Banco de San Carlos (Spain)

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Banco de San Carlos (Spain)

Banco de San Carlos (Spain), the first national bank of Spain, established in 1782 in Madrid during the reign of Charles III. Its original purpose was to stabilize the credit of the government, servicing the state bonds called vales reales that had been issued to cover the expenses incurred by the monarchy in its European and American wars at the end of the eighteenth century. Although essentially a government bank, the Banco de San Carlos was privately owned. Among its stockholders were Spanish capitalists, French rentiers, and, surprisingly, a large group of Indian community treasuries of Mexico. The bank continued to provide financial services to the Spanish government during the Napoleonic Wars and most of the reign of Ferdinand VII (1814–1833), but in 1828 it was restructured and became the Banco de San Fernando. Today it is known as the Banco de España.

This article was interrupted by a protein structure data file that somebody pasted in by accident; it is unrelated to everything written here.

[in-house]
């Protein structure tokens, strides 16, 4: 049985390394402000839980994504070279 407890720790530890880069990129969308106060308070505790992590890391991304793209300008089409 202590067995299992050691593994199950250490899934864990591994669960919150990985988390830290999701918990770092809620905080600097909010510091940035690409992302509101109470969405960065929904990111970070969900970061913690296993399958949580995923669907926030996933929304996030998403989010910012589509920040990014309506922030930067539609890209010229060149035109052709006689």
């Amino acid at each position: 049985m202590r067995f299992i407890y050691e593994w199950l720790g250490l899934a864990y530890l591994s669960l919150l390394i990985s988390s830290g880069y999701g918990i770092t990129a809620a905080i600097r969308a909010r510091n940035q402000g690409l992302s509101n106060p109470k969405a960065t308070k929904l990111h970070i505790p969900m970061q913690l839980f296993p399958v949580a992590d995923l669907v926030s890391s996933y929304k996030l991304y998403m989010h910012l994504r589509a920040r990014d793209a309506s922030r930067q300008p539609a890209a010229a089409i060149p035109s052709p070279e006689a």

See alsoBanking: Overview .


Earl Hamilton, "Plans for a National Bank in Spain, 1701–1783," in Journal of Political Economy 58, no. 3 (1949): 315-336.

Pedro Tedde, El Banco de San Carlos (1782–1829) (1988).

Additional Bibliography

Calderón Quijano, José Antonio. El Banco de San Carlos y las comunidades de indios de Nueva España. Sevilla: Banco de España, Escuela de Estudios Hispano-Americanos, 1963.

Tedde, Pedro, and Carlos Marichal. La Formación de los bancos centrales en España y América Latina (siglos XIX y XX). 2 vols. Madrid: Banco de España, Servicio de Estudios, 1994.

                                      Carlos Marichal

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Banco de San Carlos (Spain)

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